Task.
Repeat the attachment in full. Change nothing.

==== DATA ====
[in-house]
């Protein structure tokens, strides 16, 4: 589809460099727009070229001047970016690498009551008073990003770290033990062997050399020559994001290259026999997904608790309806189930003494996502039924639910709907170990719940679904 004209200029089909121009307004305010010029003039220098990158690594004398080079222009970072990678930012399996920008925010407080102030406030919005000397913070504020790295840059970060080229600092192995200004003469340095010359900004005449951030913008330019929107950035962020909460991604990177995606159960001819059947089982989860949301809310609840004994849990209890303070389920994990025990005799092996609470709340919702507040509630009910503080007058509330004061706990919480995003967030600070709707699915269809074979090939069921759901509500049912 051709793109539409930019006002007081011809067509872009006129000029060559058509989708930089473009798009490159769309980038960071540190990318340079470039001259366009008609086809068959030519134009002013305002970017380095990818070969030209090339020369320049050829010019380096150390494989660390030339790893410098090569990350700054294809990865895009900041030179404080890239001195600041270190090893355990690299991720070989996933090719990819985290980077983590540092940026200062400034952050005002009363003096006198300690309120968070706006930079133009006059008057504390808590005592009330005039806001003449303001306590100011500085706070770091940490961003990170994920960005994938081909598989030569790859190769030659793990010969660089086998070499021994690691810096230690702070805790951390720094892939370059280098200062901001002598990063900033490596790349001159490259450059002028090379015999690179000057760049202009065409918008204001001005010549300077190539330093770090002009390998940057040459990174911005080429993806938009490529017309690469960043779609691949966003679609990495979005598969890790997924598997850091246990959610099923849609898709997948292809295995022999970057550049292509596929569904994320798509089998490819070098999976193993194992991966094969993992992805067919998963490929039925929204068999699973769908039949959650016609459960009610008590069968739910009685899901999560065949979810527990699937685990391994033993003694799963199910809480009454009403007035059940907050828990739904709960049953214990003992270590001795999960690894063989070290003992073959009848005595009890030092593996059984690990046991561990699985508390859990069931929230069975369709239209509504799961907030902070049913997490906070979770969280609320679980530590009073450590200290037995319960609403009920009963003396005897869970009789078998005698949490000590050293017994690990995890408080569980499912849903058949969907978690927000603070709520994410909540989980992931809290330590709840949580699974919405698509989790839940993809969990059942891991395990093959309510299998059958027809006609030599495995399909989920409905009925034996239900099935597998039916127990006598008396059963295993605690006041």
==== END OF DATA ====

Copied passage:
[in-house]
């Protein structure tokens, strides 16, 4: 589809460099727009070229001047970016690498009551008073990003770290033990062997050399020559994001290259026999997904608790309806189930003494996502039924639910709907170990719940679904 004209200029089909121009307004305010010029003039220098990158690594004398080079222009970072990678930012399996920008925010407080102030406030919005000397913070504020790295840059970060080229600092192995200004003469340095010359900004005449951030913008330019929107950035962020909460991604990177995606159960001819059947089982989860949301809310609840004994849990209890303070389920994990025990005799092996609470709340919702507040509630009910503080007058509330004061706990919480995003967030600070709707699915269809074979090939069921759901509500049912 051709793109539409930019006002007081011809067509872009006129000029060559058509989708930089473009798009490159769309980038960071540190990318340079470039001259366009008609086809068959030519134009002013305002970017380095990818070969030209090339020369320049050829010019380096150390494989660390030339790893410098090569990350700054294809990865895009900041030179404080890239001195600041270190090893355990690299991720070989996933090719990819985290980077983590540092940026200062400034952050005002009363003096006198300690309120968070706006930079133009006059008057504390808590005592009330005039806001003449303001306590100011500085706070770091940490961003990170994920960005994938081909598989030569790859190769030659793990010969660089086998070499021994690691810096230690702070805790951390720094892939370059280098200062901001002598990063900033490596790349001159490259450059002028090379015999690179000057760049202009065409918008204001001005010549300077190539330093770090002009390998940057040459990174911005080429993806938009490529017309690469960043779609691949966003679609990495979005598969890790997924598997850091246990959610099923849609898709997948292809295995022999970057550049292509596929569904994320798509089998490819070098999976193993194992991966094969993992992805067919998963490929039925929204068999699973769908039949959650016609459960009610008590069968739910009685899901999560065949979810527990699937685990391994033993003694799963199910809480009454009403007035059940907050828990739904709960049953214990003992270590001795999960690894063989070290003992073959009848005595009890030092593996059984690990046991561990699985508390859990069931929230069975369709239209509504799961907030902070049913997490906070979770969280609320679980530590009073450590200290037995319960609403009920009963003396005897869970009789078998005698949490000590050293017994690990995890408080569980499912849903058949969907978690927000603070709520994410909540989980992931809290330590709840949580699974919405698509989790839940993809969990059942891991395990093959309510299998059958027809006609030599495995399909989920409905009925034996239900099935597998039916127990006598008396059963295993605690006041």